Genggong is one of the simplest musical instruments found in Bali. It is made of dried palm stem, split into small pieces. Frequently used in the performance of the classical opera, the story from the 10th and 11thcentury episodes of the famous East Java Hindu Kingdoms, Jenggala and Daha.

A prince of Jengggala who was vary fond of cathing dragonflies, one day was doing so near mount Kelud. Chasing after a golden dragon fly the prince disappeared in  dense forest near a erupting mountain. A few years later, emerged a frog believed to be the incarnation of the lost prince.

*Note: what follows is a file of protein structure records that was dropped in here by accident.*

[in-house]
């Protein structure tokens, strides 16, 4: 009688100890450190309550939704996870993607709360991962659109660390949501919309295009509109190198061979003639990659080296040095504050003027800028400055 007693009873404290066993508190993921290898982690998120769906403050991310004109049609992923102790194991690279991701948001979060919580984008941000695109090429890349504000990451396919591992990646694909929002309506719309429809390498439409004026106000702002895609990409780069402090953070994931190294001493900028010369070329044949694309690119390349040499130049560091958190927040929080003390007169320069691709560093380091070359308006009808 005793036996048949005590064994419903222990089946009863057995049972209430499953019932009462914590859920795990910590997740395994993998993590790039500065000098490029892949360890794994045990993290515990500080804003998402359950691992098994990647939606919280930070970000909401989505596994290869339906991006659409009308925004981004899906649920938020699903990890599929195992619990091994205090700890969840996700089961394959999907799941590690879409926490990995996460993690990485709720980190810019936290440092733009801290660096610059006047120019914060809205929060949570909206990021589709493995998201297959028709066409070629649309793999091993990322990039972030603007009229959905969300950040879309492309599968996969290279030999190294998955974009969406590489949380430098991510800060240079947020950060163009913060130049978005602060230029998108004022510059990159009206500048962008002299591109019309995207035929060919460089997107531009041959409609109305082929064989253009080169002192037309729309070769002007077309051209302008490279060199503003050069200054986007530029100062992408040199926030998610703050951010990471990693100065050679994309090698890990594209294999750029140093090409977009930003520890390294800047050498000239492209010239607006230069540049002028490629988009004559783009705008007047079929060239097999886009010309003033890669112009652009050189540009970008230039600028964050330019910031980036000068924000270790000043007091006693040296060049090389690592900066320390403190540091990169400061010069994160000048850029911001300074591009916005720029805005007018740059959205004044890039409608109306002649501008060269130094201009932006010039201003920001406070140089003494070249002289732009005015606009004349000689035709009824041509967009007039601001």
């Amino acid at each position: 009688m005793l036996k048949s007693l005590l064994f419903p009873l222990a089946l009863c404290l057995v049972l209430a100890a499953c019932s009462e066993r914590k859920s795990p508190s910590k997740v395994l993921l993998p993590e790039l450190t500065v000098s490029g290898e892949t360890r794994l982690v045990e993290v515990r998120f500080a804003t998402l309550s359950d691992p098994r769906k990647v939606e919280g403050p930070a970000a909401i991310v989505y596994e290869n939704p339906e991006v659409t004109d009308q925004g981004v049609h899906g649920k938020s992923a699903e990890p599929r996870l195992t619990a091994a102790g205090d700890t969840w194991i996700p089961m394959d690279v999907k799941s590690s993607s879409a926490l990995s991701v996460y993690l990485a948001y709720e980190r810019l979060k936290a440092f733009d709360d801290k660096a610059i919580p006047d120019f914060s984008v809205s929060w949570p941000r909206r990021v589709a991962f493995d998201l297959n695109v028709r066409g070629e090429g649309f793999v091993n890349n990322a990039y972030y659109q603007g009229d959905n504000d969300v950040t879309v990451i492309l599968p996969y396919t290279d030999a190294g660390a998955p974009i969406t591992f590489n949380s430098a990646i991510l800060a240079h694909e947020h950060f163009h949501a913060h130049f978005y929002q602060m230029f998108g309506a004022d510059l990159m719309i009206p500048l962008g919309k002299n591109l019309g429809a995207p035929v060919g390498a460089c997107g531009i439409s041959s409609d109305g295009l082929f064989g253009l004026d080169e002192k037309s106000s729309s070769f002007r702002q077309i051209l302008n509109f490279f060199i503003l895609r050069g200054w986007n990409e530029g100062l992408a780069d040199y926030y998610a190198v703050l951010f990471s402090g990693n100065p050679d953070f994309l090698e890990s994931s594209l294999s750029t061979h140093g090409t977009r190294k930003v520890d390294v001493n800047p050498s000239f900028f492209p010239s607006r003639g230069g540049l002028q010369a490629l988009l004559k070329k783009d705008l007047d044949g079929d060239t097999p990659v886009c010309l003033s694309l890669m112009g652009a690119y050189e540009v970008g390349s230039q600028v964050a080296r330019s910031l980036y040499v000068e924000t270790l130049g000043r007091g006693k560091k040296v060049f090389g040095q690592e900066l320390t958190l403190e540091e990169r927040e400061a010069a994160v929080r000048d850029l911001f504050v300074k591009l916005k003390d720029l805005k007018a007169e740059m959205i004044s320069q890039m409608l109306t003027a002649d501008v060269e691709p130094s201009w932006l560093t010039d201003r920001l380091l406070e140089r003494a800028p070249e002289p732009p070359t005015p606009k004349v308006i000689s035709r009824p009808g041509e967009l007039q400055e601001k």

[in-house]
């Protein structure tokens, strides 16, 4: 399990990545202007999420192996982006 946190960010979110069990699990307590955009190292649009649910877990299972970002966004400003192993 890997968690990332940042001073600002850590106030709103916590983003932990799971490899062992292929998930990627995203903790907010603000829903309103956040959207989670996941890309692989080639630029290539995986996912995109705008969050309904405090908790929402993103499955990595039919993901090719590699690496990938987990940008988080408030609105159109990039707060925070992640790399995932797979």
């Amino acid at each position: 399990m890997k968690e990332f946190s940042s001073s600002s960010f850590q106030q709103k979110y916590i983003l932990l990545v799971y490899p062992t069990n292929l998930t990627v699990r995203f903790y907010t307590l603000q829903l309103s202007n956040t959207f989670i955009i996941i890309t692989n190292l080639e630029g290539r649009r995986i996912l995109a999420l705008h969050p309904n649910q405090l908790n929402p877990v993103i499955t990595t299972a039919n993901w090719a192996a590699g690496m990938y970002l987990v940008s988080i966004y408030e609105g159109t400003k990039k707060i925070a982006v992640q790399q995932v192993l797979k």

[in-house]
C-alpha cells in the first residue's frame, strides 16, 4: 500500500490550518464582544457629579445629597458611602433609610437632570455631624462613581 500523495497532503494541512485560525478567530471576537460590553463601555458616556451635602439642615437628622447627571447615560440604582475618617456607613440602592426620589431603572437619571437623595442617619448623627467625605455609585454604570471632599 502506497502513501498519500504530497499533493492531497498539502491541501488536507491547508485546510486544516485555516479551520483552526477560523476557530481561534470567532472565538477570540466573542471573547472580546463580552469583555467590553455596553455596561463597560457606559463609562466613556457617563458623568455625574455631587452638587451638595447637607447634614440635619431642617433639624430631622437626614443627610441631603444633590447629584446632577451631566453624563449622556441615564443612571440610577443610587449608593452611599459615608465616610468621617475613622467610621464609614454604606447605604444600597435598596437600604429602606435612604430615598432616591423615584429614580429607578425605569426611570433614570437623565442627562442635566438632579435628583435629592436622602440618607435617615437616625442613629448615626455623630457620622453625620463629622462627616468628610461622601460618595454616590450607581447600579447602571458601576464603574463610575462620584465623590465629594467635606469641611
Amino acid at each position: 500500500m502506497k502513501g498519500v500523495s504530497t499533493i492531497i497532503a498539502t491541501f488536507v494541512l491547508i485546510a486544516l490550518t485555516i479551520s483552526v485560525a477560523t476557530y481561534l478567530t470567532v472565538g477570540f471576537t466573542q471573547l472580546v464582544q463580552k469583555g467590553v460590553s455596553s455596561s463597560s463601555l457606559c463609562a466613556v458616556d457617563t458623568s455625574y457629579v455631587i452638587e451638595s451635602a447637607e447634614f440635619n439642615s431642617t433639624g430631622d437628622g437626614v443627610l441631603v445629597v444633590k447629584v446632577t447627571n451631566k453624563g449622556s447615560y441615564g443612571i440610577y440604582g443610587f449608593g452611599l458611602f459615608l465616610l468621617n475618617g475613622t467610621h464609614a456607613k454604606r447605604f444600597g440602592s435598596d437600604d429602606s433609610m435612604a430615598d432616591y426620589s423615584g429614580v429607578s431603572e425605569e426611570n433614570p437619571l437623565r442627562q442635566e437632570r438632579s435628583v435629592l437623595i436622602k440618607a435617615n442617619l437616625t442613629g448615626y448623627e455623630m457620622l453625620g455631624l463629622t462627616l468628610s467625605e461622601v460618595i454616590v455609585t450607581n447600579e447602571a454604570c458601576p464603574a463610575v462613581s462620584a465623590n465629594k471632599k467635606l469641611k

One day a frog encountered a princess of Daha whose beauty enchanted him. The frog fellin love with her but the princess would only marry him if he could transform himself back into a human being.
The frog then went into asceticism and by the grace of God Wisnu he became a handsome young man, resembling the lost prince of Jenggala.
Finally they were married and lived happily there after in the Kingdom of Kahuripan, a new name of Jenggala.

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